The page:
Christopher Nolan finally gets the Academy nod for Dunkirk…but is it too late?
Christopher Nolan’s World War II thriller Dunkirk has been nominated for eight Academy Awards, including Best Director. This marks the first time that the Academy has seen fit to acknowledge Nolan, widely considered one of the best directors of his generation, with a nomination after arguably snubbing him three times earlier. In two of those cases, the snub was explainable, at least to some degree, while the third time just seemed like a deliberate slap in the face.
After making his debut in 1998 with the tiny indie Following, Nolan broke through and got the attention of Hollywood in 2001 with Memento. While he did land a nomination for Best Adapted Screenplay, he was perhaps too young and relatively unknown for a Best Director nod despite navigating the script’s time-twisting structure so effortlessly. The second big snub from the Academy was undoubtedly in 2008 when it passed over The Dark Knight for deserved Best Picture and Best Director nominations — while the film elevated the superhero genre to new levels of gravitas and sheer cinematic power, one could reason that the Academy simply wasn’t ready to give the genre any accolades (and it still really isn’t).
His last blow-off by the Academy was the most perplexing yet. 2010’s Inception was nominated in eight categories, including Best Picture, but the brilliant job that Nolan did with that mind-bending sci-fi heist epic was utterly ignored. At least two of the nominees that year — including winner Tom Hooper — did utterly unremarkable work. No one even remembers The King’s Speech these days, but they’ll be teaching the hotel corridor fight scene from Inception in film classes for years to come.
Which brings us to Dunkirk. As an admittedly unreserved fan of Nolan’s work, I was not completely enthralled with his epic retelling of the incredible rescue by sea of 400,000 British soldiers from a French beach. But on the level of pure cinematic craftsmanship, Dunkirk is an absolutely immersive and astonishing achievement that also utilizes the IMAX film format to its best advantage (and it looks damn good on Blu-ray, even on a smaller screen).
In scene after scene, Nolan puts the viewer right in the middle of the action, whether it’s in the sand with bombs dropping and exploding all around, in the hold of a sinking boat with water rushing in and bullets puncturing the hull or, most sensationally, in the cockpit of pilot Tom Hardy’s fighter as he engages in the aerial equivalent of hand-to-hand combat with his German counterparts. The movie takes place in three different timeframes, yet the story is told with clarity and brevity, Nolan even acknowledging the critics who say his scripts are too expository by scaling back on the film’s dialogue.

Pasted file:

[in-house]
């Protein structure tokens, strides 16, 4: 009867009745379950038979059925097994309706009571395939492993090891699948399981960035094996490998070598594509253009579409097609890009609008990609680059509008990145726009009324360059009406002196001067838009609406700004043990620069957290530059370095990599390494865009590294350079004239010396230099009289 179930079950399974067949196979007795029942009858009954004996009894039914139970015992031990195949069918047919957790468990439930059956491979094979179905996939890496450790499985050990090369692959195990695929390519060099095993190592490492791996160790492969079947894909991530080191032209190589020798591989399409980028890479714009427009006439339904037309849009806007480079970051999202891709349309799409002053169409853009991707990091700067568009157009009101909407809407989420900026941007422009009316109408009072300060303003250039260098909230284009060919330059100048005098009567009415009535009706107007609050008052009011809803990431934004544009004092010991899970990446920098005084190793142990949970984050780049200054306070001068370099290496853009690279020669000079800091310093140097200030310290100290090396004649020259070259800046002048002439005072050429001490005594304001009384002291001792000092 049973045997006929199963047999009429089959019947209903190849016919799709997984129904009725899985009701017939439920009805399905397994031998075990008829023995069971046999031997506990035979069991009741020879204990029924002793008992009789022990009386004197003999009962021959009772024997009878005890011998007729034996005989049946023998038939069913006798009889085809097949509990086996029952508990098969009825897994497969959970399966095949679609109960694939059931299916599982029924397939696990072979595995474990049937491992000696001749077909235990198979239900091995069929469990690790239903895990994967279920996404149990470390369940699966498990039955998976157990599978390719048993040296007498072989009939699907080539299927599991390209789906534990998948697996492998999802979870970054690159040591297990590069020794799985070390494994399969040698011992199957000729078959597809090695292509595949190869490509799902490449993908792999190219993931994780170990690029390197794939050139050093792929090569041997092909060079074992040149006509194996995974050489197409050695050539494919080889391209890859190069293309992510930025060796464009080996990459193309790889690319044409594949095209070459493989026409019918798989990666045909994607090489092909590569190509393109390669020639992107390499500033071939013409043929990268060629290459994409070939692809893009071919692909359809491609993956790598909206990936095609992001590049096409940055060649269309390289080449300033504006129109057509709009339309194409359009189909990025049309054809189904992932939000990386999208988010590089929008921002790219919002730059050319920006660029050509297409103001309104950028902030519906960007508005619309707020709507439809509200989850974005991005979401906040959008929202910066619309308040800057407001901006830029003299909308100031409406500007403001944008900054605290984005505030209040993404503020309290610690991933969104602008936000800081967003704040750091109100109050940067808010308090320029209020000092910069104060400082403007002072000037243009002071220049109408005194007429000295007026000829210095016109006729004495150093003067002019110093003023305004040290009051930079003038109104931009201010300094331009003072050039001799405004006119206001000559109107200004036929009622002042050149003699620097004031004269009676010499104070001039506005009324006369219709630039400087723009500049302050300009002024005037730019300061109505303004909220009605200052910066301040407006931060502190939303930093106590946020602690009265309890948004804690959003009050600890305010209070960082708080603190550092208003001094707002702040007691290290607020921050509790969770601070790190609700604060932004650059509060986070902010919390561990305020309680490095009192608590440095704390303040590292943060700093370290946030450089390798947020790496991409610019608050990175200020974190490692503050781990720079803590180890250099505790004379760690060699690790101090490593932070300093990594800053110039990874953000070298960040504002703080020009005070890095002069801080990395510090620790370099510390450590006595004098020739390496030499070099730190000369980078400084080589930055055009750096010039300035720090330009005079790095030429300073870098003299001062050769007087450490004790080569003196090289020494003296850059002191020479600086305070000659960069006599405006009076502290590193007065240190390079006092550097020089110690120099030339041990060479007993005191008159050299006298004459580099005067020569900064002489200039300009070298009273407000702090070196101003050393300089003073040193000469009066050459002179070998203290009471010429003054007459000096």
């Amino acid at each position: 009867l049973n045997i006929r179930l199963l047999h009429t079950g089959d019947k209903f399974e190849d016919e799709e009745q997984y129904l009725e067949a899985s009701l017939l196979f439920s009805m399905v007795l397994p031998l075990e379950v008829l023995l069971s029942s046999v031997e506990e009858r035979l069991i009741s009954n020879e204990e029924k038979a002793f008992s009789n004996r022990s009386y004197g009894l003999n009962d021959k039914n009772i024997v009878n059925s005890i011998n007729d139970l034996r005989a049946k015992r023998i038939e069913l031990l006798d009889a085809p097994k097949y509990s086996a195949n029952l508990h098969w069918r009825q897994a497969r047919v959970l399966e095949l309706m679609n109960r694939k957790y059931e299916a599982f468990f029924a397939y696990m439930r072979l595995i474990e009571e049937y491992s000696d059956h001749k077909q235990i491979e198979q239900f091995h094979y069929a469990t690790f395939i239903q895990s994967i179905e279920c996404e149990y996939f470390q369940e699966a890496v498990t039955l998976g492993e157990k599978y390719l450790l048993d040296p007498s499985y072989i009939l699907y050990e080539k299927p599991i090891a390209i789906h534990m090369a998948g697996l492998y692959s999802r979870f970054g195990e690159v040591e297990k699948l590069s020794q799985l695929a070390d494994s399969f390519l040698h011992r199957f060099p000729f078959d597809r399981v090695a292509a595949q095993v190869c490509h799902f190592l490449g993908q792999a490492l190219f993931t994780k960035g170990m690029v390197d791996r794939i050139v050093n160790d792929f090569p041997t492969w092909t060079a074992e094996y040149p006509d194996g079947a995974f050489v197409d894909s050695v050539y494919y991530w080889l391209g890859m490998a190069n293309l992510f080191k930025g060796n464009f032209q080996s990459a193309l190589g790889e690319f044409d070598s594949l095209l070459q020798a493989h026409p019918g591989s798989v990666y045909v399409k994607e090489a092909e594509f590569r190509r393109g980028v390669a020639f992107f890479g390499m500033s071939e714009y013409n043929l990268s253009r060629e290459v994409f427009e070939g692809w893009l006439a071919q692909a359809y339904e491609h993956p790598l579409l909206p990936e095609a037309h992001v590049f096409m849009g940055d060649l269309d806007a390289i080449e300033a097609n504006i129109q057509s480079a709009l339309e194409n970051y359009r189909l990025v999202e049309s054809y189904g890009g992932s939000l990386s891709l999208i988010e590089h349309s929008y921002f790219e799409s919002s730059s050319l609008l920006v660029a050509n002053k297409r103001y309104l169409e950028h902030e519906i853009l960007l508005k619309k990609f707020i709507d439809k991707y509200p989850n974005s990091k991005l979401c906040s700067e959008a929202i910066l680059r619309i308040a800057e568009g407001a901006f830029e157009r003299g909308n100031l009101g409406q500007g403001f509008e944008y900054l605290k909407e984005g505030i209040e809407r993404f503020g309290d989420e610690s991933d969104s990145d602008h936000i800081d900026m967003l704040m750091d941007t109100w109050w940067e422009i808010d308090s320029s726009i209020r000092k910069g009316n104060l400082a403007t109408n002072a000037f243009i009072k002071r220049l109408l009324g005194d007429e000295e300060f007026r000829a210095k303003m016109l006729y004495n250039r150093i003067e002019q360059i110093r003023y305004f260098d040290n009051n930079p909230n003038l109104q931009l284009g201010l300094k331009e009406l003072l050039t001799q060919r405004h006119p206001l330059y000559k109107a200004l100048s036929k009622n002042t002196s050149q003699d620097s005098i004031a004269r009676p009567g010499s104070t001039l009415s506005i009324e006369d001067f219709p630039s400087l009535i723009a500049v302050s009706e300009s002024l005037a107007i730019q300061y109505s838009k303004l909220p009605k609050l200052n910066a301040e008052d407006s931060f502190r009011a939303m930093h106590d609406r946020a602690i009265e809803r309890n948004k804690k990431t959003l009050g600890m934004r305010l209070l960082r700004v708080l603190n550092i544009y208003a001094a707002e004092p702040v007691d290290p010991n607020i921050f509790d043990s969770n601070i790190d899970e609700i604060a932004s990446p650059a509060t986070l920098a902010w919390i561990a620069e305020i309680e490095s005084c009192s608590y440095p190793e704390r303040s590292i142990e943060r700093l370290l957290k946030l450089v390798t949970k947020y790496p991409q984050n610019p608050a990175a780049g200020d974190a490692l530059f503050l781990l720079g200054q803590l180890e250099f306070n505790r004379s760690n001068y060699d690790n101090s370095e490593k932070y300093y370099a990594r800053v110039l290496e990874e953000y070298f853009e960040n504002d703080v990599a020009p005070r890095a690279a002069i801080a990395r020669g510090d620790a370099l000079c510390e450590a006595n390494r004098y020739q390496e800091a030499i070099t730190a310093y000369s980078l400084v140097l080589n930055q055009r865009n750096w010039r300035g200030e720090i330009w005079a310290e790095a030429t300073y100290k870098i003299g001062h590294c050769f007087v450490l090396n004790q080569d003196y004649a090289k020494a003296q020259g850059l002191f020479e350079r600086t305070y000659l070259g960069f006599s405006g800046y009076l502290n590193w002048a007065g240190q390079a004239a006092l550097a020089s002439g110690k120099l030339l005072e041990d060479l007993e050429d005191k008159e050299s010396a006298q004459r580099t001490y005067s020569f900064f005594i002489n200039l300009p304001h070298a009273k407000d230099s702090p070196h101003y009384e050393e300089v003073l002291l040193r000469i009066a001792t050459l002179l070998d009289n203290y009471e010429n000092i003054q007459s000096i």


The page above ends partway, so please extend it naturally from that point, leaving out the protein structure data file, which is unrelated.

It’s another impressive achievement from a director who, even when his films fall short in some way (and I would argue that his last three — The Dark Knight Rises, Interstellar and Dunkirk — all have their significant but not fatal flaws), always aims to elevate the art form or genre he’s working in. That word “visionary” gets thrown around a lot, but Nolan deserves that particular accolade: he swings for the fences every time out, and finds new ways to fuse art house ideas with widescreen, popular entertainment. I admit to personally thinking Dunkirk might have been his first box office letdown in years, but I’ll gladly eat another helping of crow on that particular misreading of the public.
The fact is that the directing achievement on Dunkirk surpasses that of the other nominees in many ways. Each of them — Jordan Peele for Get Out, Greta Gerwig for Lady Bird, Paul Thomas Anderson for Phantom Thread and Guillermo del Toro for The Shape of Water — have their considerable strengths, but not one of them can match the sheer command of technical and narrative filmmaking skills that are on display in Nolan’s picture. And yet the sad fact is that he will probably lose.
That’s because 2018 may not be the year for a war epic like Dunkirk, unless a slightly more old-school segment of the Academy voting membership dominates the proceedings. Most of this year’s top contenders are largely about reflecting the massive social changes we’re currently going through. The Shape of Water upends the conventional wisdom that bureaucratic white men always know best, making its heroes a mute woman, a gay man, and a humanoid fish. Lady Bird is about empowerment and finding one’s agency as a woman, while Get Out goes directly after racial and political stereotypes. Even some of the Best Picture nominees that did not earn a berth in the Best Director category — Call Me by Your Name and The Post among them — address issues impacting us right now.
That’s fine and how it should be — much of the best art always mirrors or comments on the society or culture around it. And whichever film wins Best Picture and/or Best Director will emerge victorious because the filmmaker is addressing that movie’s particular concerns in a powerful, entertaining and emotionally resonant way (which almost all of them do). Dunkirk may not have that same impact, even if the filmmaking and directing — on a purely cinematic level — are the best of the class.
But that’s okay too. I’d love to see Nolan win, not just for Dunkirk but in the larger sense for the ambition he’s brought to his entire filmography. And yet if he loses he may do so to another beloved filmmaker, Guillermo Del Toro, and it will be just as thrilling to see a person with such an unencumbered love of genre — a fan at heart to this day — achieve mainstream recognition. Or the award could go to Greta Gerwig, which would be deserving for entirely different reasons. Whatever happens, Nolan will be fine, and his track record will certainly allow him to keep making the kind of movies he wants to make. In the end, that’s all that matters.